h2. How to school a prodigy

AS PROUD AS you may be to learn that your child is one of the 11 percent deemed gifted by Portland Public Schools, it is not a pass for you to put your child’s education on autopilot. “Being talented and gifted isn’t sufficient for success,” says Jeffrey Sosne, a psychologist with Portland-based mental health clinic The Children’s Program. In fact, gifted children who aren’t sufficiently challenged actually may end up falling behind their peers at school, so finding out the apple of your eye is a pint-sized whiz comes with unique responsibilities. To help your brainiac reach his full potential, consider the following.

IN THE CLASSROOM: At Portland Public Schools, students who score at or above the 97th percentile on a national test (such as the Iowa Test of Basic Skills) and who have been evaluated on other performance and behavioral criteria have the option of being identified as “talented and gifted” (TAG). Educators are required by state law to teach to these students’ elevated abilities. Andrea Morgan of the Oregon Department of Education recommends that parents first talk to the child’s classroom teacher about what strategies he’ll use to instruct your child, such as flexible grouping (in which the class may work on sixth-grade math while a TAG kid works on seventh-grade math). Contact the district’s Office of Talented and Gifted (www.tag.pps.k12.or.us) to find out about more in-class options.

OUT IN THE WORLD: Your child may have the brainpower to ace his tests, but Sosne says that “you need to have activities to instill a child’s passion.” That means parents may need to seek other resources in the community to ensure their child is being properly challenged and motivated. Enrolling your kids in programs like Saturday Academy (www.saturdayacademy.org) and OMSI Science Camps (www.omsi.edu) can often help meet the demands of a gifted child. (Both offer scholarships.) —Brian Barker

h2. How to ease your test anxiety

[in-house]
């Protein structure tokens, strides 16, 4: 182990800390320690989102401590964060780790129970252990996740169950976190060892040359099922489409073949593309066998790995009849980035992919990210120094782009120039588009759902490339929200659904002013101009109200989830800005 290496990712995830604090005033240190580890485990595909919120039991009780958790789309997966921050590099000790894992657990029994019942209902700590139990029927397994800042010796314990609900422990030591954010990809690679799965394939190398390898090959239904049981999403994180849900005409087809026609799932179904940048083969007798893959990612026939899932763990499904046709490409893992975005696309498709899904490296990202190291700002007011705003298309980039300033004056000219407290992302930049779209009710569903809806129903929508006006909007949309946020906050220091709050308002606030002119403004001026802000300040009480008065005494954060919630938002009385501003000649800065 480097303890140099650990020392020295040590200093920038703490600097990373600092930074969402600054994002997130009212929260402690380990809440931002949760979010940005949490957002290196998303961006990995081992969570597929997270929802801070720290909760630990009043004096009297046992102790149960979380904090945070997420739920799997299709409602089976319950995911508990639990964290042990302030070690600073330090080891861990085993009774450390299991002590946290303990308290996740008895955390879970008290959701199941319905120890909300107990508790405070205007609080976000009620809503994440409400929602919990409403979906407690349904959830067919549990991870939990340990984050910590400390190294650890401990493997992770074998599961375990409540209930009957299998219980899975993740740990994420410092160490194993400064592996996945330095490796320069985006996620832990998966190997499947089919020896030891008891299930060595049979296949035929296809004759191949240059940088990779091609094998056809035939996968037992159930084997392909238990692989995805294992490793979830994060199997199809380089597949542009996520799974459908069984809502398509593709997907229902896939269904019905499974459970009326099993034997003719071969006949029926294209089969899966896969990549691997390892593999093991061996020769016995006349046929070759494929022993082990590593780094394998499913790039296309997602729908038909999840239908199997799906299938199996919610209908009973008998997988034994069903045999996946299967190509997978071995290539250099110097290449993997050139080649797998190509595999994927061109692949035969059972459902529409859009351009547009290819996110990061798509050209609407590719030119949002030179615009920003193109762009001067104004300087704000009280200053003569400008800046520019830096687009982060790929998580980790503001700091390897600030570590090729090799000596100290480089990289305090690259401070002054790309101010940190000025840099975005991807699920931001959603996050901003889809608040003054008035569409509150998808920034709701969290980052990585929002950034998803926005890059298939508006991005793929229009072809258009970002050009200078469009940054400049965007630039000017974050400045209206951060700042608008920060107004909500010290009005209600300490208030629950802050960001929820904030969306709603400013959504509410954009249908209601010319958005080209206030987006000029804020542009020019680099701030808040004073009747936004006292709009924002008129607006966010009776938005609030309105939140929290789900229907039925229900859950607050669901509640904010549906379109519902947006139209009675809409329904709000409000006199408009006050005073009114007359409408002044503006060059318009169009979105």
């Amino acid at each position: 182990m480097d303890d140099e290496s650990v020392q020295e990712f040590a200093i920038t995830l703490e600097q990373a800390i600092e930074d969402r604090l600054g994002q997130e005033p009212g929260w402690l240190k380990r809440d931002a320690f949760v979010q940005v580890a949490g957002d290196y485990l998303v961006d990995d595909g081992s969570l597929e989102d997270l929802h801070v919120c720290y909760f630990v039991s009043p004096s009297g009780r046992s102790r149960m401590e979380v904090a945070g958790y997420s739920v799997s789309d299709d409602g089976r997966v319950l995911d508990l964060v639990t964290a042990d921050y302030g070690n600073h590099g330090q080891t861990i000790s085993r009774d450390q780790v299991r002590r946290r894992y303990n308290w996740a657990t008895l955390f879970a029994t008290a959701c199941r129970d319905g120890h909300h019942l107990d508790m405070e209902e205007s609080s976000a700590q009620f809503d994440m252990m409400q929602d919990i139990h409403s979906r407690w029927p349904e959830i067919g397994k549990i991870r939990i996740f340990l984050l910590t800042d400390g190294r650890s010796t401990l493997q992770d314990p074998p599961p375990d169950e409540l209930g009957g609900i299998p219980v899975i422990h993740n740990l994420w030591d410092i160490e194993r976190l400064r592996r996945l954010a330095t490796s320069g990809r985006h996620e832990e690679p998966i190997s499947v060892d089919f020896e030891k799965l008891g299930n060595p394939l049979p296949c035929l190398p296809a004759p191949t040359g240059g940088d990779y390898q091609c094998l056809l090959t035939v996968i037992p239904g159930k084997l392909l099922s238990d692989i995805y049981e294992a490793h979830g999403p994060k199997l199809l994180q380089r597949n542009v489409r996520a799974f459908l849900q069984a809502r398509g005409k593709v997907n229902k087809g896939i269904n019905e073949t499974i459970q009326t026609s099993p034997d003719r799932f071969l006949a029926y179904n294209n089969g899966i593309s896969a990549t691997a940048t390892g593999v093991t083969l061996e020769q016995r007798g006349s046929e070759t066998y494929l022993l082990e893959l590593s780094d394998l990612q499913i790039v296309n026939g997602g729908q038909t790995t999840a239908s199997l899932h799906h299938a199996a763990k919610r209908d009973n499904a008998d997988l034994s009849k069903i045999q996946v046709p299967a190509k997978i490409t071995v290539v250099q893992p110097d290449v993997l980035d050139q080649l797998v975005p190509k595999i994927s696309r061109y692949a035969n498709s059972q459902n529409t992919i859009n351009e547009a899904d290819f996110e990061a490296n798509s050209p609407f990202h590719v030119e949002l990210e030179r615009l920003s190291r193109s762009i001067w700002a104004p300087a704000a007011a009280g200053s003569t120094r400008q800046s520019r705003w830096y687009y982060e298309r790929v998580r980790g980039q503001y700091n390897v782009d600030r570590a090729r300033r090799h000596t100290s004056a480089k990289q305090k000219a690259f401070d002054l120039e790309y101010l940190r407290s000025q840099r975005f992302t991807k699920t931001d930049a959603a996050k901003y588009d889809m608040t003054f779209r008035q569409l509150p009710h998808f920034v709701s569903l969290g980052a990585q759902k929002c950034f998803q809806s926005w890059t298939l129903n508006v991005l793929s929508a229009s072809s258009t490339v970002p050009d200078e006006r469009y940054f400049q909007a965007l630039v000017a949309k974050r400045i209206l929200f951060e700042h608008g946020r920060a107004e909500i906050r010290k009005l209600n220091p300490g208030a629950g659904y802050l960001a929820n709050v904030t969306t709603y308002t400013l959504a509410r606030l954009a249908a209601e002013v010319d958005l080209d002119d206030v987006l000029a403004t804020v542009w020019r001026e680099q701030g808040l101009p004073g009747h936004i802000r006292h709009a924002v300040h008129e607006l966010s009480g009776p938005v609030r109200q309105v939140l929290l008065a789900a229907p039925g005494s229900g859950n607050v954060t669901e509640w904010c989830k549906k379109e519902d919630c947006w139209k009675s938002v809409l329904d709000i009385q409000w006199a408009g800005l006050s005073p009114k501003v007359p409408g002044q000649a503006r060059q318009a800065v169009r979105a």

WHEN PRESIDENT BUSH signed the No Child Left Behind Act into law in 2002, student test scores became the primary evaluation tool for gauging the performance of schools—prompting a nationwide testing craze. But just how important and accurate are test scores in determining your child’s real abilities? Wilsonville-based W. James Popham, author of Testing! Testing!: What Every Parent Should Know about School Tests, sets the record straight when he says, “Tests just aren’t as accurate as you think.” Here’s why. —Sally Powers

CLASSROOM TESTS: Most teachers aren’t required to take a preparatory course on test construction, so the subject tests your child takes in school will vary greatly in quality.

STANDARDIZED TESTS: “They’re far better, but parents should not bow down to the ‘experts,’” Popham says, noting that every test carries with it a certain margin of error. And even reputable firms sometimes fail to be as spot-on as they’d like.

ACT & SAT: “Research suggests that aptitude tests are far less predictive of a student’s ability than people think,” says Popham. A better predictor are things like study habits.

The bottom line? Don’t ascribe too much significance to any one test. Just because your child brings home a single low score, that doesn’t mean he’s destined for mediocrity. “The big message is that effort is a far greater measure of success in life and college than tests [are],” Popham says.